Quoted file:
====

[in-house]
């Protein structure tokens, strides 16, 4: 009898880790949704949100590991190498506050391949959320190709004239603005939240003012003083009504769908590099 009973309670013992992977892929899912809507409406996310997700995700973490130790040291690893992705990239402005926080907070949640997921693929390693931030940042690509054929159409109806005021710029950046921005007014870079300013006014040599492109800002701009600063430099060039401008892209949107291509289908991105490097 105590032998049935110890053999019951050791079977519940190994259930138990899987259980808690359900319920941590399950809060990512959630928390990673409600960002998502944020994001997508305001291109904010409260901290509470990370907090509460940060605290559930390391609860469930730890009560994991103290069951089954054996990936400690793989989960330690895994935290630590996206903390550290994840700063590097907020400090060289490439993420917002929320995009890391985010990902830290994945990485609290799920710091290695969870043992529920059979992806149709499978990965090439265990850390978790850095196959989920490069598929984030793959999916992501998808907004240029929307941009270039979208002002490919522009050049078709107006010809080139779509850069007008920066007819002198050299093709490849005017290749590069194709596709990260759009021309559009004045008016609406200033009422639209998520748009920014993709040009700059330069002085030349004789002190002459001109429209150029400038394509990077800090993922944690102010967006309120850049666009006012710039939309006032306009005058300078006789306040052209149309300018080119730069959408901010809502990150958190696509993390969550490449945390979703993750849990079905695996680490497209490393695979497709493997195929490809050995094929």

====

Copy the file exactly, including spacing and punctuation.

[in-house]
């Protein structure tokens, strides 16, 4: 009898880790949704949100590991190498506050391949959320190709004239603005939240003012003083009504769908590099 009973309670013992992977892929899912809507409406996310997700995700973490130790040291690893992705990239402005926080907070949640997921693929390693931030940042690509054929159409109806005021710029950046921005007014870079300013006014040599492109800002701009600063430099060039401008892209949107291509289908991105490097 105590032998049935110890053999019951050791079977519940190994259930138990899987259980808690359900319920941590399950809060990512959630928390990673409600960002998502944020994001997508305001291109904010409260901290509470990370907090509460940060605290559930390391609860469930730890009560994991103290069951089954054996990936400690793989989960330690895994935290630590996206903390550290994840700063590097907020400090060289490439993420917002929320995009890391985010990902830290994945990485609290799920710091290695969870043992529920059979992806149709499978990965090439265990850390978790850095196959989920490069598929984030793959999916992501998808907004240029929307941009270039979208002002490919522009050049078709107006010809080139779509850069007008920066007819002198050299093709490849005017290749590069194709596709990260759009021309559009004045008016609406200033009422639209998520748009920014993709040009700059330069002085030349004789002190002459001109429209150029400038394509990077800090993922944690102010967006309120850049666009006012710039939309006032306009005058300078006789306040052209149309300018080119730069959408901010809502990150958190696509993390969550490449945390979703993750849990079905695996680490497209490393695979497709493997195929490809050995094929």